You would definitely learn to live with only the essentials!

I wonder if there is something for us to learn, though many of us have lived in the same place, or even the same house, for years. Not necessarily about our material things, though that always bears thinking about. But today I’m wondering more about our metaphorical journey through this time. We’ve been called out from our comfortable place, and we don’t really know where we are going. We packed up everything and moved into the unknown world of online worship, virtual afternoon tea, and connecting without seeing each other. The “new normal” is still ahead of us and we aren’t sure what it will be like…all we can do is trust that God will show us, just as God promised to show Abram and Sarai their new homeland.

I wonder, though, if when they pulled up the stakes, were they tempted to go back? Were they tempted to go back to where they knew the lay of the land, and the people, and they could re-build their village and resume their old habits and not have to worry about moving on to the next thing?

I know we certainly are tempted that way!

But instead it says they journeyed on, in stages. Pulling up stakes, and pounding them in. Without even the benefit of google to show them what the landscape looked like or what sorts of foods they should try. Every time they set up camp it would have been slightly different than the one before — different landscape means different organisation of tents and pastures and workspaces, perhaps different arrangements inside their sleeping spaces to take advantage of different light or wind. And I suspect every time they pulled up stakes, they decided on something else that didn’t need to make the next stage of the journey — something whose value wasn’t worth the weight or space or effort of bringing it along. Putting down stakes, and pulling them up…on, and on, because God called them forward into something new, and promised that in them and through them, the entire world would be blessed.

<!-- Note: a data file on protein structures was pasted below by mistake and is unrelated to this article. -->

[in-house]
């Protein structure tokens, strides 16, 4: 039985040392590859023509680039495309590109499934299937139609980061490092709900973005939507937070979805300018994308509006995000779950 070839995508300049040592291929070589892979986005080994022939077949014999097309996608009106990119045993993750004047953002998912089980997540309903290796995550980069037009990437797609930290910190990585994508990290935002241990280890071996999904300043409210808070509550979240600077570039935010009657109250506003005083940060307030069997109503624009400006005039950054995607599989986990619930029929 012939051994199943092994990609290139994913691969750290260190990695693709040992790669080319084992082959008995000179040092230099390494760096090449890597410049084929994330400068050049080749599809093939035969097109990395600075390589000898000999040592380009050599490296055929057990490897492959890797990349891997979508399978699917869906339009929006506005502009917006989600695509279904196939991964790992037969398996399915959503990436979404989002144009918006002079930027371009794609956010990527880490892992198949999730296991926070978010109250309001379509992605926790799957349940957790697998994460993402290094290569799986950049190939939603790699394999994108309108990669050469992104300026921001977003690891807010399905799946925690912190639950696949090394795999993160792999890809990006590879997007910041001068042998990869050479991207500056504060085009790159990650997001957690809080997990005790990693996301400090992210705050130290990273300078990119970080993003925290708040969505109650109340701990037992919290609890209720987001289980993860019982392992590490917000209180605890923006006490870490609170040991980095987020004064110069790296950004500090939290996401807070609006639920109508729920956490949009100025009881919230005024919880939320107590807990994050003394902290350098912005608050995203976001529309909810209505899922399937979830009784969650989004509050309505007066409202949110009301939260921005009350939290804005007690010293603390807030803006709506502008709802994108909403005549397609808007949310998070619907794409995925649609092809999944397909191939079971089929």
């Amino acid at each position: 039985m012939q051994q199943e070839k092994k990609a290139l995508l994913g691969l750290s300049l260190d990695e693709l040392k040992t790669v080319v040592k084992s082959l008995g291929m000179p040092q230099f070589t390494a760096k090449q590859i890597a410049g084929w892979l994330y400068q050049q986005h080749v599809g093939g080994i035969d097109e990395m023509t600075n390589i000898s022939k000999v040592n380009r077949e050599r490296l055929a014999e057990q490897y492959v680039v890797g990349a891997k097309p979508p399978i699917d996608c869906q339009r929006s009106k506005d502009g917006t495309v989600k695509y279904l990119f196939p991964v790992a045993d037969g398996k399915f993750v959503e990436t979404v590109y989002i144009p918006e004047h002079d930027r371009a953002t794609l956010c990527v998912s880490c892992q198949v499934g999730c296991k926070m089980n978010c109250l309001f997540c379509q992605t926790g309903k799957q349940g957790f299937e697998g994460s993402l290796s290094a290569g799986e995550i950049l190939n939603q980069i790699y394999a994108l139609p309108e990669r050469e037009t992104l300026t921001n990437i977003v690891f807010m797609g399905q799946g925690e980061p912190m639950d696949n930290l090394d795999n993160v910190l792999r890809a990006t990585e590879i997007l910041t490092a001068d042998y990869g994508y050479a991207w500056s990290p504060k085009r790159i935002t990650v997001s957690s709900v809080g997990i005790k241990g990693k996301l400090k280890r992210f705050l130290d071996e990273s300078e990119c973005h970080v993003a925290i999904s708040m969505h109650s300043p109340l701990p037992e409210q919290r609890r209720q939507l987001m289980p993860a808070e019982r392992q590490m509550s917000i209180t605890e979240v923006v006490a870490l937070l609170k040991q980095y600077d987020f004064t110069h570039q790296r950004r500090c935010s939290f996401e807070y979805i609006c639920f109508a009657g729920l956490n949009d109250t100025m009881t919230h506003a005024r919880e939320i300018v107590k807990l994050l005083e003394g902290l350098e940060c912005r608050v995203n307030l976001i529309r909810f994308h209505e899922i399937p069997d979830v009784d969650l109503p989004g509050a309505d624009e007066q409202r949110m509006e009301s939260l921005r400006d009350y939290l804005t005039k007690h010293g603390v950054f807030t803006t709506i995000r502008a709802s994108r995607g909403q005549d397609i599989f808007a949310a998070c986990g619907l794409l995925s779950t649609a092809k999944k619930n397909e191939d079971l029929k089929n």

In these days when we have left behind the comfortable ways of being church, the familiar routines and rituals, we have had to learn to build altars wherever we are — to encounter God in our homes, or out on a walk, or in phone conversations, or even over the internet. As we journey on by stages, each time we pull up stakes there’ll be temptation to go back, to settle into old familiar ways. But God is showing us something else…if we are traveling light enough to see it and follow. What things are necessary to take with us? What things are weighing us down and making it harder to move? What markers can we leave behind as a witness to the encounter between human and divine?

Abram and Sarai clearly expected to meet God everywhere they went — otherwise, why build an altar in every camp? And they expected God to lead them onward, stage by stage. Otherwise, why pull up the stakes?

If we, too, expect to meet God everywhere we go, and if we expect God to lead us onward, stage by stage, or phase by phase, we might even say, then perhaps we, too, can be confident enough to pull up the stakes. To leave behind some of the things that have served us well in the past but are not necessary to this part of the journey, and find new ways of living and worshipping and witnessing and serving. We don’t know exactly where we’re going, or how long the journey will be. We do know that the reason behind the journey is to become a blessing to others, perhaps even those we will never meet, and we do know that we are not alone. So we must go forward, step by step.

May it be so. Amen.